Movie star Gerard Butler has told how he spoke at the wedding of a man he saved from drowning in the River Tay 10 years ago.
Butler had just made his movie debut alongside Billy Connolly in Mrs Brown when he showed he was a real-life hero just after filming wrapped up.
The Hollywood star was having a picnic with his mother at Taymouth Castle, Kenmore, a setting for parts of the film, when he heard a young boy screaming that his friend was in trouble.
Butler raced to the riverside and saw a youngster in difficulty. He jumped in and pulled 14-year-old Daniel Smith to safety after he had disappeared below the surface.
The youngster had arrived at the campsite from Sunderland with his aunt and uncle just a few hours before the incident.
A Spanish tourist applied artificial respiration until an ambulance and doctor arrived.
Butler was speaking about the River Tay drama for the first time in 10 years during promotional work for his latest move Geostorm.
He revealed they kept in touch and when Daniel was getting married the actor was asked by the best man to record a video speech for the wedding.
Butler said: “I’m such a perfectionist that I did five speeches — funny ones, moving ones and they were quite dirty at points.
“I said, ‘I feel like I’ve been there at all the most important moments of your life: I was there the day you almost drowned and now I’m here for your wedding’.
“It was lovely and kind of taking things full circle, to do that for his wedding.”
Butler received an award for bravery by the Royal Humane Society but said he would not call himself a hero.
The 47-year-old Scot plays satellite designer Jake Lawson in sci-fi epic Geostorm as he leads a team of experts trying to prevent the world being wiped out.
Just after finishing Geostorm, he headed home for Keepers which tells the story of three men who vanished without a trace from Eilean Mor on the Herbridean Flannan Isles in 1900.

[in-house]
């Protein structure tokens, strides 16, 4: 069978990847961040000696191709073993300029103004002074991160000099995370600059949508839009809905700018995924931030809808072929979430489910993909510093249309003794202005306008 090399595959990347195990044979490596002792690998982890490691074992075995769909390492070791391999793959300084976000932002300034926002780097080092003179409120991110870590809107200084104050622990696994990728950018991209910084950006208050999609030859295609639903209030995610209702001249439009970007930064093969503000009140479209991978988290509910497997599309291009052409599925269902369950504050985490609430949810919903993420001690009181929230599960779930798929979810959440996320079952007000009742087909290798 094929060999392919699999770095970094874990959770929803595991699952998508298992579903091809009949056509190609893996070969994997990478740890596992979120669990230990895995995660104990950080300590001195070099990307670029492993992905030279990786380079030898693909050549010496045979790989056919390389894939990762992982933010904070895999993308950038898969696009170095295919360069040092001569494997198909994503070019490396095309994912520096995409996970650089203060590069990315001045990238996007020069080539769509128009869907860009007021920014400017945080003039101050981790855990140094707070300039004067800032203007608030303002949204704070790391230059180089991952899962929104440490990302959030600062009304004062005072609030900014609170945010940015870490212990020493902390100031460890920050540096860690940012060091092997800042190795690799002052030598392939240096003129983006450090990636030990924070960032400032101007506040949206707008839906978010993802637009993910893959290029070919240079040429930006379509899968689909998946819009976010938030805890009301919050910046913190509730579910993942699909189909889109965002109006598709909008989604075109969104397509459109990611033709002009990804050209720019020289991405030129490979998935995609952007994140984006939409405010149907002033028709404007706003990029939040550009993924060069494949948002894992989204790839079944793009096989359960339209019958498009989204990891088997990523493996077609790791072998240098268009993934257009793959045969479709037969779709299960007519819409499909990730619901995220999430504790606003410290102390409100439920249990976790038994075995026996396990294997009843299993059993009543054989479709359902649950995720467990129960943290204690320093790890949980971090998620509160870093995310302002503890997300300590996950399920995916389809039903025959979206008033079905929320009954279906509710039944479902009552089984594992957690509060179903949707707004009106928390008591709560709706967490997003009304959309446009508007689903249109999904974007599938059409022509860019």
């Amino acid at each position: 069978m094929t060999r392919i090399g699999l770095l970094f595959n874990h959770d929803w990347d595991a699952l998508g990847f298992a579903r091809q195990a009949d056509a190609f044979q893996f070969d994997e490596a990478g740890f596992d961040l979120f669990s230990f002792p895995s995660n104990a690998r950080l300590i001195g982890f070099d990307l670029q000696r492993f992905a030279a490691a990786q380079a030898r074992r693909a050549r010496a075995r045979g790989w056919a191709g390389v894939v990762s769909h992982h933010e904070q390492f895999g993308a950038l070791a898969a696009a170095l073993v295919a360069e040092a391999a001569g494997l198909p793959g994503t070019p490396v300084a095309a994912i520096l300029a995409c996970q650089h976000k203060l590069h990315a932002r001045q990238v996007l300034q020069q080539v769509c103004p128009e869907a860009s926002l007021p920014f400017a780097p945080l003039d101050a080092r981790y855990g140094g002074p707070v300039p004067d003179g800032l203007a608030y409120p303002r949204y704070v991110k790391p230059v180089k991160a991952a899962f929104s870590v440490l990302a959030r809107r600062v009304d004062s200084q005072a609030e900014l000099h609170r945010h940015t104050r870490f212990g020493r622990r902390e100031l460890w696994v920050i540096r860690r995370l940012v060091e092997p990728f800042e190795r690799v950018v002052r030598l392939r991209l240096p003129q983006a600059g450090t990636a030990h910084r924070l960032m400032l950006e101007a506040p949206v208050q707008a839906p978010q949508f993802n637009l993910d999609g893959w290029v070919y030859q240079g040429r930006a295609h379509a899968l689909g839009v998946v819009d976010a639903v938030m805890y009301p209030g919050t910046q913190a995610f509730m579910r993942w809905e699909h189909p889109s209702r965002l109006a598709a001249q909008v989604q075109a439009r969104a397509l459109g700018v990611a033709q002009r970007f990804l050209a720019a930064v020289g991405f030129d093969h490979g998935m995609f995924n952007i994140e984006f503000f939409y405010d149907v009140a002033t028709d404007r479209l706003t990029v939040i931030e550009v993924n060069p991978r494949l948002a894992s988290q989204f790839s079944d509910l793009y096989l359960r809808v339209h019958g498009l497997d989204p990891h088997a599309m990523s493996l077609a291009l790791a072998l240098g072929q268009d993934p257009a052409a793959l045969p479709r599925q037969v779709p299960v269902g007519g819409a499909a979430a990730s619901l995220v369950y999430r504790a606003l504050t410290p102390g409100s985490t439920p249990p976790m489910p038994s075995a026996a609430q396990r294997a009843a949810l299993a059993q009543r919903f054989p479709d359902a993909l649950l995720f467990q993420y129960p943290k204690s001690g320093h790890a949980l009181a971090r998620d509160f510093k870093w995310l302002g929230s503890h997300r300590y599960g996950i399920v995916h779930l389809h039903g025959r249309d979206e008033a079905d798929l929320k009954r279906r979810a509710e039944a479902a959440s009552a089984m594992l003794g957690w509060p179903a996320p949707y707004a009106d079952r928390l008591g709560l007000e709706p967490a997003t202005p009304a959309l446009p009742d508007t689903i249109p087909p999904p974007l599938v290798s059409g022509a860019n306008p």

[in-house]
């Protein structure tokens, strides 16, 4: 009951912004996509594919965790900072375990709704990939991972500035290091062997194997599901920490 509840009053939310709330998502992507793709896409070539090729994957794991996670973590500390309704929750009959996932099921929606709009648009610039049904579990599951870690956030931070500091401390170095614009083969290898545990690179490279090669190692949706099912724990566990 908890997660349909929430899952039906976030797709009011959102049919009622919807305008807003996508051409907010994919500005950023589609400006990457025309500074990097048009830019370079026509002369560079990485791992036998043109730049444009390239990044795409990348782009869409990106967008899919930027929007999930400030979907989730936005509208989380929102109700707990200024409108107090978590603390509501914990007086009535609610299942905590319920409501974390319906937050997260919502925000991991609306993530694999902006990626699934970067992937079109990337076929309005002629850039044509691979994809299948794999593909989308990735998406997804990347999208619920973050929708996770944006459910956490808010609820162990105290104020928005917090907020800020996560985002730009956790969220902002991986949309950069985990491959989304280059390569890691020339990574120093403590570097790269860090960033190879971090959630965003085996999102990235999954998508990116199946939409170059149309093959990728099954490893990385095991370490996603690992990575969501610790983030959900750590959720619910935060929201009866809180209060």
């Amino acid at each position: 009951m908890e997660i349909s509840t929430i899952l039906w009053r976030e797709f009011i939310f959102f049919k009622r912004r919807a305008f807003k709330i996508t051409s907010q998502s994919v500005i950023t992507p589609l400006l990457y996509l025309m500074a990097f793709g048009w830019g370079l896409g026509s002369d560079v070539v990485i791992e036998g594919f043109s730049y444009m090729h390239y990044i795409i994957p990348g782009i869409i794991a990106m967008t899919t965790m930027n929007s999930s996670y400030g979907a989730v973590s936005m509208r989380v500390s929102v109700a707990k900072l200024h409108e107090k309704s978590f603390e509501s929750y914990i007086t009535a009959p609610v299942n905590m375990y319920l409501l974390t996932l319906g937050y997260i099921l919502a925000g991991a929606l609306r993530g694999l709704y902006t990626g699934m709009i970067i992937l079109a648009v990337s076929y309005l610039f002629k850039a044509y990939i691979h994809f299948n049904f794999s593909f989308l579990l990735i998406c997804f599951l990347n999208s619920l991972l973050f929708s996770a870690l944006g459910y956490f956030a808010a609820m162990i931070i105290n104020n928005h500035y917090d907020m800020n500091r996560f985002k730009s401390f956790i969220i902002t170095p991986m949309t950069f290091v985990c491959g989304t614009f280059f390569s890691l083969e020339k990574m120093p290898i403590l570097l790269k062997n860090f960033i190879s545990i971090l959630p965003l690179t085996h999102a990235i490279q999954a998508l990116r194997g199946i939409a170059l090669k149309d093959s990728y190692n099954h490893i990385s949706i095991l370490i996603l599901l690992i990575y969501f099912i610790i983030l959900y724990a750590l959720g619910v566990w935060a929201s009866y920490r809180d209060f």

Butler sported a shaggy beard, a flat cap, cable-knit jumper and thick coat while filming his role as Arbroath lighthouse keeper James Ducat who was a 43-year-old with more than 20 years’ experience in lighthouse keeping.
Ducat had arrived on the deserted island to man the lighthouse with Thomas Marshall and Donald McArthur.
Just a few weeks into their stint, on December 15, a passing steamer on passage from Philadelphia to Leith noticed the light was not working, which it reported three days later when it docked in Oban.
A relief vessel, the Hesperus, carrying supplies and a relief lighthouse keeper Joseph Moore, had been due to arrive on Eilean Mor on December 20 but had been delayed until Boxing Day due to rough seas and dangerous weather.
Mr Moore rowed to shore and found the lighthouse in complete darkness.
Inside the beds were unmade and the clock had stopped.
A chair had been overturned and a pair of oilskins was still on its hook, indicating that one of the three men had gone outside without dressing for the wild winter weather.
There was no sign of Ducat or the other men.